Agfa Patent 1976
I was sure that I had a simple subbing formula copied from a book I read, but damned if I can find it.
I also find some of the formulas complex:
Agfa patent UK 1976 11216 or EP0003627 A1
demin H2O 2460ml
disodiumhydrogen phospate 6.3g
xitric acid 20.4g
ammonium sulphate 72g
aqueous colloidal solution of silica 888ml
demin H2O 939ml
6N sulfuric acid to bring ph to 3 21.1ml
20% aqueous solution of formaldehyde 576ml
add B to A at 40 degrees C, stirring at 6000 rpm for 2 hours. Add C. stir 15min. decrease rpm to 3000 for 2 hours at 40 degrees C
change ph to 6 with 110ml 2N sodium hydroxide and 300g gelatine stir 300rpm for 1 hour!
Other interesting Patents
(1) Applying a first coating comprising a dilute aqueous solution of a polyvalent metal salt selected from the group consisting of ferric, stannic, stannous, chromic, and zirconium salts plus a polymer film swelling agent to the polymer film support;
(2) Drying and curing this first coating to form a first subbing layer;
(3) Applying a second coating comprising an aqueous gelatin solution containing a polyvalent metal salt selected from the group consisting of ferric, stannous, stannic, chromic, and zirconium salts plus a polymer film swelling agent to the first subbing layer; and
(4) Drying and curing this second coating to form a second subbing layer.
This one confirms the use of latex:
A sample of photographic baryta coated paper stock was coated on both sides with a 15 g./m. coating of 50:50 solids blend of polystyrene latex and styrenezbutadiene (60:40) latex. This coated paper was very hydrophobic to water and showed a moisture pickup (Cobb test) of approximately 0.02 g./ 100 cm. after 8 minutes exposure to water at 70 F. A 1.0 g./rn. sub coating of the following composition was then coated over the face side resinous layer.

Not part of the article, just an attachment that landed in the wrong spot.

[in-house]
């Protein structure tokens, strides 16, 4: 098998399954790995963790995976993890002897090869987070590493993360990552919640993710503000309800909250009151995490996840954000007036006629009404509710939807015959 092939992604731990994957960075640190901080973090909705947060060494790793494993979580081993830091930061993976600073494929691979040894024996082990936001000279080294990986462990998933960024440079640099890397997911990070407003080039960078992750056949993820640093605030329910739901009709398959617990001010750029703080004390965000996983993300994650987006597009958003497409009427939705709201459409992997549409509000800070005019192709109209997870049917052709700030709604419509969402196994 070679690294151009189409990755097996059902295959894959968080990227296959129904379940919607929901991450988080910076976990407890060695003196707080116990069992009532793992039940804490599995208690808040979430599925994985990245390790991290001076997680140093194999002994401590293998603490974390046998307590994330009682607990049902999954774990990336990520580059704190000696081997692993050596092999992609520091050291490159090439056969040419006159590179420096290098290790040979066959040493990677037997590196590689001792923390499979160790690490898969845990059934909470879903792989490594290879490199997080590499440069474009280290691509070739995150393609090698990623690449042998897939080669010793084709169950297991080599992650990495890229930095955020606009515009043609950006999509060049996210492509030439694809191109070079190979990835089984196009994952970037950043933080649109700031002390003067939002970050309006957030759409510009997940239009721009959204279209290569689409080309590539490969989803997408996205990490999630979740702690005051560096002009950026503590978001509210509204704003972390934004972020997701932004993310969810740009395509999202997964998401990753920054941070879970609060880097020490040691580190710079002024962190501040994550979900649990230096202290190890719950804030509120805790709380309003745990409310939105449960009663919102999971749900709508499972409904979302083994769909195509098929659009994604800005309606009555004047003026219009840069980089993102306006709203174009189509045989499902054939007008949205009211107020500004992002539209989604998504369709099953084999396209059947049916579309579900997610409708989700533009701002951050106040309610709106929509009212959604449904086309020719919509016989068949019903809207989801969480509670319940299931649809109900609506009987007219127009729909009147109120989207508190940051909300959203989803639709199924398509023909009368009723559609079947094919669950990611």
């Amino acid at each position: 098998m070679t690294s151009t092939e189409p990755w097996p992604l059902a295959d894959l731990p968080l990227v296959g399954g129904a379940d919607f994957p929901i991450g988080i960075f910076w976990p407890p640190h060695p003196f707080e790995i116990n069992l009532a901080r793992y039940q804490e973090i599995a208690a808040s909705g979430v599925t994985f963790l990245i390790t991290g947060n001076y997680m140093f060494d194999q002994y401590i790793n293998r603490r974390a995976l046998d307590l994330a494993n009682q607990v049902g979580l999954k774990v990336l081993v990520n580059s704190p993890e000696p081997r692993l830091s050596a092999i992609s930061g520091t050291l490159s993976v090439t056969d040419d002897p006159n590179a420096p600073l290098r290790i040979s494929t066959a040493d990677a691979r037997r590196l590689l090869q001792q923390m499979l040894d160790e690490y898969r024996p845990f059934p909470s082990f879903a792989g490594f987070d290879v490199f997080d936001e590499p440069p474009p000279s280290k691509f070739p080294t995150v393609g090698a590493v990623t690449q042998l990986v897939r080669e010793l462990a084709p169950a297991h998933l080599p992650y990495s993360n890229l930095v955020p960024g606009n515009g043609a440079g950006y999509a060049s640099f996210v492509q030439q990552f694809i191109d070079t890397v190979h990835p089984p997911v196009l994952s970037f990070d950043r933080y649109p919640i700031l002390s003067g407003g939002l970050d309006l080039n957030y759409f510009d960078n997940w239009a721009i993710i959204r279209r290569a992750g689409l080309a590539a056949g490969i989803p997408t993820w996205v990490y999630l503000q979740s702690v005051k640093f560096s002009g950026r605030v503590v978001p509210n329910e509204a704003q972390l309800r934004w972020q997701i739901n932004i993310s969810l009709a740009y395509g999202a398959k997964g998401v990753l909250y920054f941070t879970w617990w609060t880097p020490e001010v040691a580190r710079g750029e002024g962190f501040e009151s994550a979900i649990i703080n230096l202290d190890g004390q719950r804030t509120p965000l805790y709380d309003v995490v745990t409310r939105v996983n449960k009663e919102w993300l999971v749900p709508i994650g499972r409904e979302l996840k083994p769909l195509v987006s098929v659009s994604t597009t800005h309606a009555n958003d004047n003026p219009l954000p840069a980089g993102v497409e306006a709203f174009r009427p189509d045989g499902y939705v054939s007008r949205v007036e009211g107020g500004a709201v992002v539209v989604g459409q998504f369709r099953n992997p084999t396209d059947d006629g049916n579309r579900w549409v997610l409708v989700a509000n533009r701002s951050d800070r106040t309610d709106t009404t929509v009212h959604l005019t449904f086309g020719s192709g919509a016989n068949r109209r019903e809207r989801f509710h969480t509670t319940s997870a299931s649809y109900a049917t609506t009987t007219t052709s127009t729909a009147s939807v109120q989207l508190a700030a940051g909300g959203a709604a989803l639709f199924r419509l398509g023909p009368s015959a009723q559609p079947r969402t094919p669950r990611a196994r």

Material: Weight, gms. Water 907.9 Chelating agent 2.5 Wet-ting agent 1.5 Sodium meta-borate 2.0 Casein 7.6 Polystyrene latex (32.5% solids) 70.0 Gelatin 7.6 40% formaldehyde 0.9
The sub coating was dried by passing the paper first through an air drier at 160-180 F. for l-l5 sec. and then in front of a bank of infrared heaters at 240280 F. for -20 sec. The paper was then coated on the face side with a suitable photographic gelatin-based emulsion, and dried. When processed, no evidence of emulsion frill was noted. The same paper without the sub layer showed a complete sloughing off of the emulsion during processing.
When the same latex coated base was subbed with a 1.0 g./m. sub coating composed of equal parts (by solids weight) of a resin latex mixture of polystyrene resin latexstyrene butadiene resin latex combination (45 :55 by solids weight) and gelatin, adhesion was not considered passable--an objectionable amount of emulsion coating could be rubbed away.
1949 US2461474 A
A film base of cellulose acetate was coated with the following gelatinous substrating composition:
Parts Gelatin 0.73 Water 1.33 Acetic acid 1.20 Diphenylsulfone 1.34 Methanol 75.53
An anti-static gelatin composition suitable for the subbing of a photographic film support, which comprises a gelatin subbing composition containing from 0.5 to 1.5% of gelatin, from 1.33 to 15% of water, from 78 to 95.4% of a solvent for said support, and from 0.5 to of a diphenylsulfone of the following general formula: which comprises a gelatin subbing composition containing from 0.5 to 1.5% of gelatin, from 1.33 to of water, from 78 to 95.4% of a solvent for said support, and from 0.5 to 10% of diphenylsulfone.
1939 US2196775 A
A cellulose acetate photographic film base made from cellulose acetate containing about 40.5% acetyl was coated with a solution having the following composition:
Grams Polymerized methyl acrylate 1 Acetone 10 Methyl alcohol After this coating had dried the following solution was applied:
Grams Cellulose nitrate 1 Methyl alcohol 40 Butyl alcohol This layer was dried and a gelatin sub was then applied having the following composition:
Gelatin g 1 Acetic acid g 1 Water cc 25 Ethyl alcohol cc 25 The gelatin layer was dried and a photographic gelatino silver halide emulsion was then applied in the usual manner.
1938 Mr Babcock US2110496 has the coating speeds and formulas! Enjoy!
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